Age-related differences in corticospinal excitability and anticipatory postural adjustments of the trunk

Rebecca Rowland, Ned Jenkinson, Shin-Yi Chiou

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Anticipatory postural adjustments (APAs) are a feedforward mechanism for the maintenance of postural stability and are delayed in old adults. We previously showed in young adults that APAs of the trunk induced by a fast shoulder movement were mediated, at least in part, by a cortical mechanism. However, it remains unclear the relationship between delayed APAs and motor cortical excitability in ageing. Using transcranial magnetic stimulation we examined motor evoked potentials (MEPs) of the erector spinae (ES) muscles in healthy young and old adults prior to a fast shoulder flexion task. A recognition reaction time (RRT) paradigm was used where participants responded to a visual stimulus by flexing their shoulders bilaterally as fast as possible. The activity of bilateral anterior deltoid (AD) and ES muscles was recorded using electromyography (EMG). The onset of AD and ES EMG was measured to represent RRT and APAs, respectively. We found increases in amplitudes of ES MEPs at 40 ms than 50 ms prior to the EMG onset of the AD in both groups. The amplitude of ES MEPs at 40 ms prior to the onset of AD EMG correlated with the onset of ES activity counterbalancing the perturbation induced by the shoulder task in the elderly participants only. Our findings suggest that timing of increasing corticospinal excitability prior to a self-paced perturbation becomes more relevant with ageing in modulating postural control of the trunk.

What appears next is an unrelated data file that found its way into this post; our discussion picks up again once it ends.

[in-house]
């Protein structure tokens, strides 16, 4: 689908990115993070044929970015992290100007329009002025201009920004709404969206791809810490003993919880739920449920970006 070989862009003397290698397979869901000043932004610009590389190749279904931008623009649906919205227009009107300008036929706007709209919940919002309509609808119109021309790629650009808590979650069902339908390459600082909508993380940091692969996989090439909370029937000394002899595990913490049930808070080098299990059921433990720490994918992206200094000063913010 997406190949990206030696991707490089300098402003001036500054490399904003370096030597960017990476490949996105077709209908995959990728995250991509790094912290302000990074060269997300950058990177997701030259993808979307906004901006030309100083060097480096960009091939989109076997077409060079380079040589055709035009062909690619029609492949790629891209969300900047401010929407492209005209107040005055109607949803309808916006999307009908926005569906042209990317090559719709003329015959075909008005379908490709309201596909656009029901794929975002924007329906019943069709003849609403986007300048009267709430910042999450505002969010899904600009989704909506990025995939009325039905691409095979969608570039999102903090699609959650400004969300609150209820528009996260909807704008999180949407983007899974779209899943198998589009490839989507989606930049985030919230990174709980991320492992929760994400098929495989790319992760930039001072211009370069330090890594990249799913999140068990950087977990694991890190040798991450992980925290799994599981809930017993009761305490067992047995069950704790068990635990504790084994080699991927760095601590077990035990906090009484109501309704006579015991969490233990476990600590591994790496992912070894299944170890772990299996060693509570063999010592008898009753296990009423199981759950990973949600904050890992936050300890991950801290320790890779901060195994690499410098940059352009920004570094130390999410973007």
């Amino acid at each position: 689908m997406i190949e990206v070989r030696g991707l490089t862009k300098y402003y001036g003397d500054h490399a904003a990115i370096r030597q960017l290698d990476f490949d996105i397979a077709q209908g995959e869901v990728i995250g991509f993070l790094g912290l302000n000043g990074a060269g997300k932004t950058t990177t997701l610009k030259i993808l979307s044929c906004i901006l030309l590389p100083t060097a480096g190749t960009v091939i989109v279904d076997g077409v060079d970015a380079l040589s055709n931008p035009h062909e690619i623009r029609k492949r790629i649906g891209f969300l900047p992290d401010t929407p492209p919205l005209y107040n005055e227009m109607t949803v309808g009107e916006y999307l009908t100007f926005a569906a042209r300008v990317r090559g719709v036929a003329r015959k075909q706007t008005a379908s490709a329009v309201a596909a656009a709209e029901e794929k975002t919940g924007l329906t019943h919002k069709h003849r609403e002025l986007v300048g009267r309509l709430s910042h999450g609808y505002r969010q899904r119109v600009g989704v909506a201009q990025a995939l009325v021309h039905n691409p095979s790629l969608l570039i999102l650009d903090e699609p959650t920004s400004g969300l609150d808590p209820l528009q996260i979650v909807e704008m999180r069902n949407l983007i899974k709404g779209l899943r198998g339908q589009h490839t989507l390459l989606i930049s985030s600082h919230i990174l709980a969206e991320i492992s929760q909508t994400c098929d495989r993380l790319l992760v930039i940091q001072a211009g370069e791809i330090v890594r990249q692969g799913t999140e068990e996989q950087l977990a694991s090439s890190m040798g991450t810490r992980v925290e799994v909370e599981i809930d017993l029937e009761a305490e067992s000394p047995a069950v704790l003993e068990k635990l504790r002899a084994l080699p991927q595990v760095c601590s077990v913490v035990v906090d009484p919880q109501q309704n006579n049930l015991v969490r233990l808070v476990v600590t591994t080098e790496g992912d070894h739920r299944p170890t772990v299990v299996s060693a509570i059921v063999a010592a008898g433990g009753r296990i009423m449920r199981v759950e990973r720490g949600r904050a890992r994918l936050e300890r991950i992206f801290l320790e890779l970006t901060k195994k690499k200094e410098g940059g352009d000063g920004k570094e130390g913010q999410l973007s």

Original languageEnglish
Article number718784
Number of pages11
JournalFrontiers in Aging Neuroscience
Publication statusPublished - 17 Aug 2021

Bibliographical note

Funding Information:
This work was not supported by external funding.

Publisher Copyright:
© Copyright © 2021 Rowland, Jenkinson and Chiou.


  • anticipatory postural adjustments
  • balance
  • corticospinal excitability
  • electromyography
  • erector spinae
  • motor evoked potentials
  • older adults

ASJC Scopus subject areas

  • Ageing
  • Cognitive Neuroscience


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